Photo: Walter Lai
Lang Maria Liu (Professora Estrelinha) has been an admirer, teacher and student of capoeira for the past fifteen years. Canadian born, of a Chinese father and a French mother, Lang grew up in the outskirts of Ottawa and only later came to call Toronto her home. She thrived in this new multicultural environment, discovering in the process the beautiful cultures of Brazil. Drawn especially to Brazil’s vibrant and joyful music, Lang delved into the world of dance and soon began training capoeira.
Some of Lang’s influences in her early capoeira formation were: Mestre Celso (Cabeludo) from Montes Clares, Minas Gerais (student of Paulo Gomes) with whom she trained in Toronto, Mestre Baixinho from Paraíba, with whom she trained in Milan, Italy and Mestre Bezerra from Belém, Pará. It was through Mestre Bezerra that Lang met Márcio Mendes, and in January of 2001 they opened Muiraquitã Capoeira school in Toronto. Lang taught a contemporary style of capoeira, while Mendes taught Capoeira Angola under the guidance of Mestre Bezerra. Although Bezerra’s style differed from Lang’s, he supported her teaching and taught her a great deal about the underlying forces of capoeira – community, camaraderie, self-expression, joy and respect.
Lang saw capoeira as a powerful catalyst for the creation of healthy, happy individuals and communities, and over the next 5 years, she devoted much of her time to this work, organizing countless workshops, shows, community events and trips to Brazil. In 2004, Lang wrote, performed in and co-produced an acclaimed musical theatre production, “Capoeira, Capuêra: A Story Behind the Game.”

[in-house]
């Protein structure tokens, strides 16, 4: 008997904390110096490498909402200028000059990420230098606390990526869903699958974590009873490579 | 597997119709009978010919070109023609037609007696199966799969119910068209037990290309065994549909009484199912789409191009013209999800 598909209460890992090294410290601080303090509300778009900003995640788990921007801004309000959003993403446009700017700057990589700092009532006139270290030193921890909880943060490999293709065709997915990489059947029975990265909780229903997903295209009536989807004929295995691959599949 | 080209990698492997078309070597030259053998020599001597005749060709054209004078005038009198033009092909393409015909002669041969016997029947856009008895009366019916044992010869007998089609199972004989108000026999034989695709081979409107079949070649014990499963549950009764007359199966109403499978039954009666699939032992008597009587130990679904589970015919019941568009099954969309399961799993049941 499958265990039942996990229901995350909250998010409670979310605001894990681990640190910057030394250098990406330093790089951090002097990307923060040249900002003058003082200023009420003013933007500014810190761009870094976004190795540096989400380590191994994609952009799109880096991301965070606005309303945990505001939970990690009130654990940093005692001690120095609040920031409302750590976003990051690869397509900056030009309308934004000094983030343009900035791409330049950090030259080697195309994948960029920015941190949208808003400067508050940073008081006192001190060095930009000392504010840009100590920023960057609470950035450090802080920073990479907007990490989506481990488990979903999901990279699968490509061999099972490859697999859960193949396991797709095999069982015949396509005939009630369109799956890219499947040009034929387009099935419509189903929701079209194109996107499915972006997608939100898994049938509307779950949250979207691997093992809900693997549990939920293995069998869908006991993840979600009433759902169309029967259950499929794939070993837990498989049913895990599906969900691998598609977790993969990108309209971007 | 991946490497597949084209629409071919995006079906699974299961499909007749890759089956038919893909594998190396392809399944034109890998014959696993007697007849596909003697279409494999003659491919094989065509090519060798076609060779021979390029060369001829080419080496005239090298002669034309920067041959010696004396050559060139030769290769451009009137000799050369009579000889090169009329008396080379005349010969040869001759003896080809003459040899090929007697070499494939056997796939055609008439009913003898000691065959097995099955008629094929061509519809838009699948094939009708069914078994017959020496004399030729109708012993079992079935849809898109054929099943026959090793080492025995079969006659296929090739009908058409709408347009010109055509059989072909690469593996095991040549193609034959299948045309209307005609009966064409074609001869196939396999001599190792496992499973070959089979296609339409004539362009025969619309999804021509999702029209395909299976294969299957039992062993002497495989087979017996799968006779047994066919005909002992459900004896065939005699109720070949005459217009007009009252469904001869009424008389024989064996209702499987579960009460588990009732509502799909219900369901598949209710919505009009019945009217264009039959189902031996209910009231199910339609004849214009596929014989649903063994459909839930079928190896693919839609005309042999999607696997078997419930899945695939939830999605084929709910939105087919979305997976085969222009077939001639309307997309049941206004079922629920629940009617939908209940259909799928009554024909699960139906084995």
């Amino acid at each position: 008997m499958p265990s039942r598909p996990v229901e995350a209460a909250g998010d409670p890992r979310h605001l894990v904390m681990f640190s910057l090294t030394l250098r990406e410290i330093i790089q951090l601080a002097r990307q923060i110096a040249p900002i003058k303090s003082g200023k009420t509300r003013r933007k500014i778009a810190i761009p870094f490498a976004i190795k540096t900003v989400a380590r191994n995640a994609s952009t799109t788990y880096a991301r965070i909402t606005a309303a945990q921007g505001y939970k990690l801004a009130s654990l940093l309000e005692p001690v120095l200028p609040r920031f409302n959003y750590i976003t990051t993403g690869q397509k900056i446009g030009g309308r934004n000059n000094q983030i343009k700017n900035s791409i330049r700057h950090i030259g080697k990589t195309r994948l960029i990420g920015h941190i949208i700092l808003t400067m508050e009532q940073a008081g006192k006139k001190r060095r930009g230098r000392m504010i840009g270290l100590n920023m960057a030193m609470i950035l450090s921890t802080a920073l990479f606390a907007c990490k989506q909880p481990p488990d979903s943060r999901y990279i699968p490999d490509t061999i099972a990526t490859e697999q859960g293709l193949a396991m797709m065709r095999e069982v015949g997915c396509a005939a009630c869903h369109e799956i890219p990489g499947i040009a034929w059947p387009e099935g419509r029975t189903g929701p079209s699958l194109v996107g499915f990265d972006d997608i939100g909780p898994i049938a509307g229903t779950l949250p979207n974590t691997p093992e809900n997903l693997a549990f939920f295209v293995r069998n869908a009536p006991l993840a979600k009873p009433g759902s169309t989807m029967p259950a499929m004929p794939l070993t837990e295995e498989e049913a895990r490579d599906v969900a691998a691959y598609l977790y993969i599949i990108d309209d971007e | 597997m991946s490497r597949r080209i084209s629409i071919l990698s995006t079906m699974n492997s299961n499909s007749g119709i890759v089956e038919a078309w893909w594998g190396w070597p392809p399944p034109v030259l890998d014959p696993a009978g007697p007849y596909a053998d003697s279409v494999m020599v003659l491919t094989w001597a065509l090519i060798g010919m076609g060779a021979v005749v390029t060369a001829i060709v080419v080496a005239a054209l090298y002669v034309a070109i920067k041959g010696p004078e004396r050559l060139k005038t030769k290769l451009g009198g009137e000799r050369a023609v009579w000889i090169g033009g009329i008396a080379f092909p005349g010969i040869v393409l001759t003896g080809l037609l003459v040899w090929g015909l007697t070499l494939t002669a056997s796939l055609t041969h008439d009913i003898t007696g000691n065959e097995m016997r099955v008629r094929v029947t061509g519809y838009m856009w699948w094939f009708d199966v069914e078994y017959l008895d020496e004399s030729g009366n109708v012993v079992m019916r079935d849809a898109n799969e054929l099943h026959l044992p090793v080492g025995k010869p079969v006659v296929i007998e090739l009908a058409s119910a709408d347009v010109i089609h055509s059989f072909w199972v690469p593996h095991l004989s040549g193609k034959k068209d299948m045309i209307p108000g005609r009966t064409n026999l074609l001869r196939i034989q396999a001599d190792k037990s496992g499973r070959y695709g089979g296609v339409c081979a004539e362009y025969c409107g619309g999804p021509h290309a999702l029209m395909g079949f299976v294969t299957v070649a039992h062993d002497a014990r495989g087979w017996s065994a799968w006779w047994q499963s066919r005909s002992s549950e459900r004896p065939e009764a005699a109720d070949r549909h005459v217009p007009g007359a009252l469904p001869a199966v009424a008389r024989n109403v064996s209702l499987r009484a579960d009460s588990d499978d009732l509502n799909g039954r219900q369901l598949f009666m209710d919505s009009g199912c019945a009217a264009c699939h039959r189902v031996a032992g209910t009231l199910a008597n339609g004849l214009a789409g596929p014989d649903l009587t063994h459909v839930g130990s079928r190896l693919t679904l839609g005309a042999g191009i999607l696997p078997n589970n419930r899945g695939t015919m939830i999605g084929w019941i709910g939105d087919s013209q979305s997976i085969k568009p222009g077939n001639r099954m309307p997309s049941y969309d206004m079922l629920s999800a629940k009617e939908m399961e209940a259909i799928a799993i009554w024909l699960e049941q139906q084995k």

In December of 2004, following her separation from Mendes, Lang embarked on a journey of self-exploration and decided to go to the roots of capoeira: Salvador da Bahia. A city on the northeast coast of Brazil, Salvador was the birthplace of modern capoeira, a place where the greatest number of slaves had been brought to Brazil’s shores. Lang also began a Ph.D. in Education at the University of Toronto (O.I.S.E.), wanting to focus on capoeira’s teachings. She hoped to explore the two founding styles that have influenced all contemporary capoeira styles: Capoeira Angola and Capoeira Regional. Lang chose to train Capoeira Angola with one of revered Mestre Pastinha’s remaining students, Mestre Curió, at the Associação de Capoeira Angola Irmãos Gêmeos and to train Capoeira Regional with the son of Mestre Bimba (creator of traditional Capoeira Regional), Mestre Nenel, at the Filhos de Bimba Escola de Capoeira. Thanks also to the friendship and guidance of Mestre Augusto, student of Mestre Curió, many doors in the Salvador's capoeira scene were opened. It was then that Lang formed many of the lasting friendships that have enriched so profoundly her capoeira and life experience.
Lang and Professor Berimbau at the Fundaçao, 2005
For 9 months, Lang trained with both schools and upon her return to Toronto began teaching students interested in the traditional Capoeira Regional style. On subsequent trips to Brazil, she chose to dedicate herself purely to the apprenticeship of Capoeira Regional. For four years, Lang and her group remained independent, until in April of 2008, she officially joined the Filhos de Bimba. In May of 2009, Mestre Nenel came to Toronto and officially inaugurated the Toronto school of Filhos de Bimba. In August of 2010, Lang will participate in her Formatura – a ceremony in which she will officially be made a teacher of the Filhos de Bimba school. It has been quite a journey!
Mestre Nenel and the Filhos de Bimba: